Melisa Handl and Penelope Simons, The Greenberg Prize for Feminist Research
he paper “Relations of Ruling: A Feminist Critique of the United Nations Guiding Principles on Business and Human Rights and Violence against Women in the Context of Resource Extraction” (2019, 31:1, CJWL, 113-150), written by Professor Penelope Simons and uOttawa PhD student Melisa Handl is this year's winner. The paper deals with the timely and understudied phenomenon of the gendered impact of extractive industries on Indigenous communities. This paper has it all: compelling human rights issues, international law, feminist analysis and a beautifully executed complex socio-legal methodology.
Excellence in Service Awards
François Larocque, Public Engagement Award: Public Education and Outreach
Professor Larocque is a true pioneer in the constitutional protection of the language rights of French-speaking minority communities in Canada. Through strategic initiatives like undertaking litigation to create a French version of the Constitution, and creating a mobile app for submitting complaints under federal and provincial official languages legislation, he is setting the standard for public education and outreach in academia.
David Wiseman, The Community Service Award
Over the years, Professor Wiseman has successfully served the community as an educator, a community organizer and an engaged scholar. Through pop-up legal clinics, competencies training, train-the-trainer student initiatives and community-embedded social actions, Professor Wiseman is advancing access to justice by bringing meaningful legal information and assistance to those who may need it most.
Stacey Birtch, The Outstanding Staff Service Award
Stacey Birtch has gone above and beyond the call of duty, making sure that the Faculty students have their contracts and have their pay in a timely manner. Often these matters take on a complicated, last-minute nature, and in such situations Ms. Birtch has been providing advice on visas, registration procedures, letter templates, and more, always providing a timely and accurate answer.
Véronique Larose, The Outstanding Staff Service Award
Véronique Larose is an outstanding staff member, offering exceptional service to students, alumni, faculty, and staff members. For over a decade, she has managed all the logistical aspects of countless large Faculty events, including the annual open house and orientation activities. It is largely due to Ms. Larose’s tireless efforts that the first impression many students have of our law school is a positive one.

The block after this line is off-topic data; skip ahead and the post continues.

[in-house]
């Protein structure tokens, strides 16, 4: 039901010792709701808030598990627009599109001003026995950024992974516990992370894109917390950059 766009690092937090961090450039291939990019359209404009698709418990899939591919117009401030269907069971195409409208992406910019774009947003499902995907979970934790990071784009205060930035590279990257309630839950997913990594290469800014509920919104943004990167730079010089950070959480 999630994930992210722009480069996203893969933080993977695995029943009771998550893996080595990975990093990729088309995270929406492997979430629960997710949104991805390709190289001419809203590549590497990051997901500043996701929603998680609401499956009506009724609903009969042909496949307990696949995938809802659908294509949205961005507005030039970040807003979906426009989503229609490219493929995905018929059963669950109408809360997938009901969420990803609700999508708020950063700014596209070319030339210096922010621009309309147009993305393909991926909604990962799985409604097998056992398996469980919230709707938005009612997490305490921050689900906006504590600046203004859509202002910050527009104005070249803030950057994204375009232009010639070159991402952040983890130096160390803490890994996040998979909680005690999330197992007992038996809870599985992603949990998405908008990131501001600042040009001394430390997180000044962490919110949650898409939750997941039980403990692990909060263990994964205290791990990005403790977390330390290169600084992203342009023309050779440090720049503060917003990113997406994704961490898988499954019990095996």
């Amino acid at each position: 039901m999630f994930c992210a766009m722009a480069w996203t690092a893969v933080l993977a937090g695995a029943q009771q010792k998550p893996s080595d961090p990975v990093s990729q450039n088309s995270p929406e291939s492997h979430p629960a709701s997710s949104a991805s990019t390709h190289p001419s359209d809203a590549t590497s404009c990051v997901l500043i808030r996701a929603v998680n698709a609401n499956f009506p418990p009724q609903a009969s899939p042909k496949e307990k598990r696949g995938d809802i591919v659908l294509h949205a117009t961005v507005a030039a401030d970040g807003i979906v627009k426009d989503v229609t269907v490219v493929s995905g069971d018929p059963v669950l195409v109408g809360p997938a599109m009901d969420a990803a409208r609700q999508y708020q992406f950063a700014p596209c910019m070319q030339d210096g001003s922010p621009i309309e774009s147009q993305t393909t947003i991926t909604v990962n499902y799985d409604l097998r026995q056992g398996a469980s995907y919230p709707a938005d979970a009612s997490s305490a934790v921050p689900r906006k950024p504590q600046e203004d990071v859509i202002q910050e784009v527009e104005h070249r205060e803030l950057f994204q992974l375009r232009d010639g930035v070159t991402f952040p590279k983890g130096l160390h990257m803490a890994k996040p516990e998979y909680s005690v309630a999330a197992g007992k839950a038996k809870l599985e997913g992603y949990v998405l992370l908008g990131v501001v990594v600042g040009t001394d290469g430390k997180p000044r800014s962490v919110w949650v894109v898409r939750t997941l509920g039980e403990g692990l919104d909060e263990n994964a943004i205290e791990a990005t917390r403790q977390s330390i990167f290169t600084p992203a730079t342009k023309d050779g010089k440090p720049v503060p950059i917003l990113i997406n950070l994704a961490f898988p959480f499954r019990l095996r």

Danielle Lussier-Meek, The Outstanding Staff Service Award
Danielle Lussier-Meek has contributed both academically and administratively to the Faculty as the Common Law Section’s first Indigenous Relations Advisor and Indigenous Learner Advocate. Through many creative initiatives she has vastly improved awareness, skills and capacities in relation to Indigenous law, learning and the law-school experience.
Tracey Lindberg, The Nicole LaViolette Distinguished Service Faculty Award
(Presented annually to a member of the faculty who has earned distinction as a result of outstanding service to the Faculty or the University, in particular through committee work, administrative assignments or other forms of service not directly related to teaching or research.)
In creating the ground-breaking “Pathfinders” document, which guides the Faculty of Law in opening space for teaching and learning Indigenous law, Professor Lindberg has provided faculty, students, and administration with a pathway for upholding and respecting Indigenous Law with commitment, integrity, and truth. Generous in sharing her vision and expertise, she deserves recognition for her determination, insight, collegiality and inspiration.